"The name Arthur is generally argued to be from Brythonic or Latin. I would suggest that the only way in which it could possibly come from Gaelic is the same way in which it could have possibly come from Brythonic, and that is through the Latin decknamen[18] (pseudonym) of Artōrius for the Celtic name Artorix (from *Arto-rig(i)os = ‘Bear King’). The recipient of the name would then have to have become known by this Latin decknamen, which would morph to Insular Latin Artūrius – which is what Adomnán called Artúr mac Áedán in the Vita Sancti Columbae (The Life of St. Columba/Colm Cille) – and then contract to Artúr/Arthur.[19] It’s a complicated morphology, but not impossible. There could be an argument given that a Gael or Gaelo-Briton warrior might use a Latin decknamen instead of his own Celtic one, especially if fighting for more Latinised Britons."

When I discussed this possibility with Dr. Rodway his response was simply "This sounds perfectly plausible."

There is ample evidence for the substitution of Roman/Latin names for earlier Irish names in the various genealogies belonging to the Dessi-descended princes of Dyfed, as well as to the Ciannachta-descended princes of Gwynedd.  I personally have no trouble accepting an Irish or Hiberno-British *Artori:x (cf. Old Irish Artri) being replaced by Latin Artorius.  And if this did happen, the only Arthur we have who is early enough for the established dates, and whose father could be Uther Pendragon, is Ceredig son of Cunedda.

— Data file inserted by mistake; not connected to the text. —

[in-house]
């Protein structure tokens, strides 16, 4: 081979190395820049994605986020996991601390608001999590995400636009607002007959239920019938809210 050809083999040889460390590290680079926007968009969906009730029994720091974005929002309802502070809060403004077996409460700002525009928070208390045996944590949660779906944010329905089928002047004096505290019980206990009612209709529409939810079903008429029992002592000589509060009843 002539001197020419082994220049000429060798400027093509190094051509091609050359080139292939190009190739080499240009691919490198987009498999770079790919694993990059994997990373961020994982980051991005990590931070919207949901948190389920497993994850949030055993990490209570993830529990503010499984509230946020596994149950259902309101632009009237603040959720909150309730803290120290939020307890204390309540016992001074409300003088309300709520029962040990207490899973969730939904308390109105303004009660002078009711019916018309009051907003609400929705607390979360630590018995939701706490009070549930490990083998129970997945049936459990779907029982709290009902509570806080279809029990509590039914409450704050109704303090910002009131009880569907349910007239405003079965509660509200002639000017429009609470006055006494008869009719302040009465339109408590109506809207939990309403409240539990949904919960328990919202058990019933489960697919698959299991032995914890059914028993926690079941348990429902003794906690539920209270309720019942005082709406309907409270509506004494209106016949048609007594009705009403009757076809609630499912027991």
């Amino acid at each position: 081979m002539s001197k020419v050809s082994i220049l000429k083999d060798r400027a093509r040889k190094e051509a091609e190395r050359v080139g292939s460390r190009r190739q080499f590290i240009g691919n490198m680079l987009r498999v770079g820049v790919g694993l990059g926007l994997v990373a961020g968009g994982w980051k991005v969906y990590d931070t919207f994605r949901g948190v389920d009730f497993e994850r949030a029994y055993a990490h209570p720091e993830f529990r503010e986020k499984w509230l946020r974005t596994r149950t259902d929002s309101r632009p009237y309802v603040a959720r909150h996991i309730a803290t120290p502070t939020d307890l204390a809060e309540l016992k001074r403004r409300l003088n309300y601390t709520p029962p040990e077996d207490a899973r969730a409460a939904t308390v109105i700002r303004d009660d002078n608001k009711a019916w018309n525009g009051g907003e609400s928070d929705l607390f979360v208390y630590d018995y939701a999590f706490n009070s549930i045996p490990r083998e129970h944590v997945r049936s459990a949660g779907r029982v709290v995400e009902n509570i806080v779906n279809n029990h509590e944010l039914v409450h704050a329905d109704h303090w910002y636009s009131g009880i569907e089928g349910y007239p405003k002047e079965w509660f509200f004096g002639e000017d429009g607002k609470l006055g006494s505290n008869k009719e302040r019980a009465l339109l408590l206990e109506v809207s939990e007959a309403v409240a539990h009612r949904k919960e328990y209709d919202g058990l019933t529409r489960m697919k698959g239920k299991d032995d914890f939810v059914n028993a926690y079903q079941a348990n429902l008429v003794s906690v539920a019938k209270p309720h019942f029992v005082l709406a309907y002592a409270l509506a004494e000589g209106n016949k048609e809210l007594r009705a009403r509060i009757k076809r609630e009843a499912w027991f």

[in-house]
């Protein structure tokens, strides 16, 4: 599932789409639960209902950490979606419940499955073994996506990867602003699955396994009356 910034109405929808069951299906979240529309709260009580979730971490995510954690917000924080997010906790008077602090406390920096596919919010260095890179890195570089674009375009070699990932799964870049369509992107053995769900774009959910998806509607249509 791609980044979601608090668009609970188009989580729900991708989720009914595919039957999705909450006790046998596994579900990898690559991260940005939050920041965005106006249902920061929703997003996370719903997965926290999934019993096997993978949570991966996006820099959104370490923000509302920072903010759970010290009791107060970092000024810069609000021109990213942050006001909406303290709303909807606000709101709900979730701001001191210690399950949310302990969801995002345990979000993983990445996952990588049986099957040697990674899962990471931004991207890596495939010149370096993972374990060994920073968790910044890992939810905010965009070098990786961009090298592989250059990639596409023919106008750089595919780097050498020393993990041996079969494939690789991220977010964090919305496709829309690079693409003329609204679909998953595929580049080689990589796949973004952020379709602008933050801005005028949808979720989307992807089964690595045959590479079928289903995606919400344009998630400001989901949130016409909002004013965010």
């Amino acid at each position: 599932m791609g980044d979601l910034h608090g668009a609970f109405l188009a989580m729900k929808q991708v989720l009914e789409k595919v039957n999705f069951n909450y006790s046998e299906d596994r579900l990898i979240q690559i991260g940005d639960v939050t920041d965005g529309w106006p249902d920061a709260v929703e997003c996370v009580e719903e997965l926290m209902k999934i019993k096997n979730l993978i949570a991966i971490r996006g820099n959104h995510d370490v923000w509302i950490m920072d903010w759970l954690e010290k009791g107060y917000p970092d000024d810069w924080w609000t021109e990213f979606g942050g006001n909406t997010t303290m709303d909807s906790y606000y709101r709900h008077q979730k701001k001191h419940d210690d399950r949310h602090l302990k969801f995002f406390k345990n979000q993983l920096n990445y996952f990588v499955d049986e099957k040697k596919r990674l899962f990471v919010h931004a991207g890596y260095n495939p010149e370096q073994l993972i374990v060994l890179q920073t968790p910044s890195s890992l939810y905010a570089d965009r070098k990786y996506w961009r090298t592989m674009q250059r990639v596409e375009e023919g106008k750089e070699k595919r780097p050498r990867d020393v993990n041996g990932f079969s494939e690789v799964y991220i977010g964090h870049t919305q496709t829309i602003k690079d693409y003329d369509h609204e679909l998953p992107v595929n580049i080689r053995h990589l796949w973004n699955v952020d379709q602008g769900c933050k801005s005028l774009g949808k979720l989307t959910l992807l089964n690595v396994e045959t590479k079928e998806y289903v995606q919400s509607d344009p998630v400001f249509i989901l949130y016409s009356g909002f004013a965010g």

For a good precedent that would allow us to view Ceredig as "king of the Arth [river]", we might look at Ceredig Wledig of Strathclyde, who in the early Irish sources is called Coroticus 'regis Aloo/regem Aloo', or 'King of the Rock.' Aloo is here an abbreviated form of Alclud, the Rock of the Clyde, the capital of the early Strathclyde kingdom. 

The Roman Bear-Soldiers

Those with a knowledge of Roman military history will recognize the image on the cover of this book as a signifer (more technically a vexillarius or vexillifer) wearing a bear pelt. 

Cunedda as the Terrible Chief-dragon or Uther Pendragon seems to have associated himself with the shield pattern of Segontium, viz. two crossed serpents.  Later legend confused this standard for the draco, and I once thought that Pendragon was literally a Welsh translation of the late Roman rank of magister draconum, the superior of the draconarii.  

Given that the Artri Ceredig assumed the Roman name Artorius, it is not impossible that he donned a bear pelt in a manner meant to mimic that of a signifer.  His father was the dragon, while he was the bear.